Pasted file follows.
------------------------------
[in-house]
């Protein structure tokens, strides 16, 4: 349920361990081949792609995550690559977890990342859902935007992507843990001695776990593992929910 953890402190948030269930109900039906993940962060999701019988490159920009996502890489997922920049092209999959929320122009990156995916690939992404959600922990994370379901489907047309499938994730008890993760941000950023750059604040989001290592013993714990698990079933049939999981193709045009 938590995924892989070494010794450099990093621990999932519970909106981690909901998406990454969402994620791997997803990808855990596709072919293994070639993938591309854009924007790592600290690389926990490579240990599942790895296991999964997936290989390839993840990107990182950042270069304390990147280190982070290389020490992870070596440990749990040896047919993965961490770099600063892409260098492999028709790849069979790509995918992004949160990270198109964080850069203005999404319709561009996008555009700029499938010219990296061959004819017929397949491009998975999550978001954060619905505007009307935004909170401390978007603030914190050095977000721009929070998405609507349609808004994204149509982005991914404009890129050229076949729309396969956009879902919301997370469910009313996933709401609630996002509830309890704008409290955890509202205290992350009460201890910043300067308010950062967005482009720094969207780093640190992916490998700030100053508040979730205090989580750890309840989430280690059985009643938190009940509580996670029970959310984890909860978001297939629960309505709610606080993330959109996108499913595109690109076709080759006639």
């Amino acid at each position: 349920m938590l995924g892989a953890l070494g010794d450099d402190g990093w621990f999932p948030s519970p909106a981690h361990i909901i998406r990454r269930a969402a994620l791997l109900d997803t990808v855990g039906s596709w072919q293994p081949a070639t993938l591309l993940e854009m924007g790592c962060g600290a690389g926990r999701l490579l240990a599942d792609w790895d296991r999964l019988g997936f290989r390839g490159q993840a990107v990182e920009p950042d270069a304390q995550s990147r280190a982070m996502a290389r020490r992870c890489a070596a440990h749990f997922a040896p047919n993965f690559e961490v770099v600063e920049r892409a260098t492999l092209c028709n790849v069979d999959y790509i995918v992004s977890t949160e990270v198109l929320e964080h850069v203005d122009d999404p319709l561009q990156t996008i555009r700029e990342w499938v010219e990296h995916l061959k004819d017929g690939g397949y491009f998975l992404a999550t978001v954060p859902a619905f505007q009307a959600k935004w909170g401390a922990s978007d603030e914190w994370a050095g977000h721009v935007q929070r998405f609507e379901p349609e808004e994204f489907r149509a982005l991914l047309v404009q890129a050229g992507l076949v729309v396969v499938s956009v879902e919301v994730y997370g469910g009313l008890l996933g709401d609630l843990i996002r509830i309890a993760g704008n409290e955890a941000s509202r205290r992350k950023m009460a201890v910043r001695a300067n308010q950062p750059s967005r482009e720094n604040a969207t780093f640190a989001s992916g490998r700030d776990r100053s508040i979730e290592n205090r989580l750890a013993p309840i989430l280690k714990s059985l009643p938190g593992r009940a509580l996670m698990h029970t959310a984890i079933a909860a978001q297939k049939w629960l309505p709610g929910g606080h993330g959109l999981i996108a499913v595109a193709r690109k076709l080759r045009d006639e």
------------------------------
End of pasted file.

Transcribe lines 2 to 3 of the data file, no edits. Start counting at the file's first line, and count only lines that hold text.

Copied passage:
């Protein structure tokens, strides 16, 4: 349920361990081949792609995550690559977890990342859902935007992507843990001695776990593992929910 953890402190948030269930109900039906993940962060999701019988490159920009996502890489997922920049092209999959929320122009990156995916690939992404959600922990994370379901489907047309499938994730008890993760941000950023750059604040989001290592013993714990698990079933049939999981193709045009 938590995924892989070494010794450099990093621990999932519970909106981690909901998406990454969402994620791997997803990808855990596709072919293994070639993938591309854009924007790592600290690389926990490579240990599942790895296991999964997936290989390839993840990107990182950042270069304390990147280190982070290389020490992870070596440990749990040896047919993965961490770099600063892409260098492999028709790849069979790509995918992004949160990270198109964080850069203005999404319709561009996008555009700029499938010219990296061959004819017929397949491009998975999550978001954060619905505007009307935004909170401390978007603030914190050095977000721009929070998405609507349609808004994204149509982005991914404009890129050229076949729309396969956009879902919301997370469910009313996933709401609630996002509830309890704008409290955890509202205290992350009460201890910043300067308010950062967005482009720094969207780093640190992916490998700030100053508040979730205090989580750890309840989430280690059985009643938190009940509580996670029970959310984890909860978001297939629960309505709610606080993330959109996108499913595109690109076709080759006639």
């Amino acid at each position: 349920m938590l995924g892989a953890l070494g010794d450099d402190g990093w621990f999932p948030s519970p909106a981690h361990i909901i998406r990454r269930a969402a994620l791997l109900d997803t990808v855990g039906s596709w072919q293994p081949a070639t993938l591309l993940e854009m924007g790592c962060g600290a690389g926990r999701l490579l240990a599942d792609w790895d296991r999964l019988g997936f290989r390839g490159q993840a990107v990182e920009p950042d270069a304390q995550s990147r280190a982070m996502a290389r020490r992870c890489a070596a440990h749990f997922a040896p047919n993965f690559e961490v770099v600063e920049r892409a260098t492999l092209c028709n790849v069979d999959y790509i995918v992004s977890t949160e990270v198109l929320e964080h850069v203005d122009d999404p319709l561009q990156t996008i555009r700029e990342w499938v010219e990296h995916l061959k004819d017929g690939g397949y491009f998975l992404a999550t978001v954060p859902a619905f505007q009307a959600k935004w909170g401390a922990s978007d603030e914190w994370a050095g977000h721009v935007q929070r998405f609507e379901p349609e808004e994204f489907r149509a982005l991914l047309v404009q890129a050229g992507l076949v729309v396969v499938s956009v879902e919301v994730y997370g469910g009313l008890l996933g709401d609630l843990i996002r509830i309890a993760g704008n409290e955890a941000s509202r205290r992350k950023m009460a201890v910043r001695a300067n308010q950062p750059s967005r482009e720094n604040a969207t780093f640190a989001s992916g490998r700030d776990r100053s508040i979730e290592n205090r989580l750890a013993p309840i989430l280690k714990s059985l009643p938190g593992r009940a509580l996670m698990h029970t959310a984890i079933a909860a978001q297939k049939w629960l309505p709610g929910g606080h993330g959109l999981i996108a499913v595109a193709r690109k076709l080759r045009d006639e």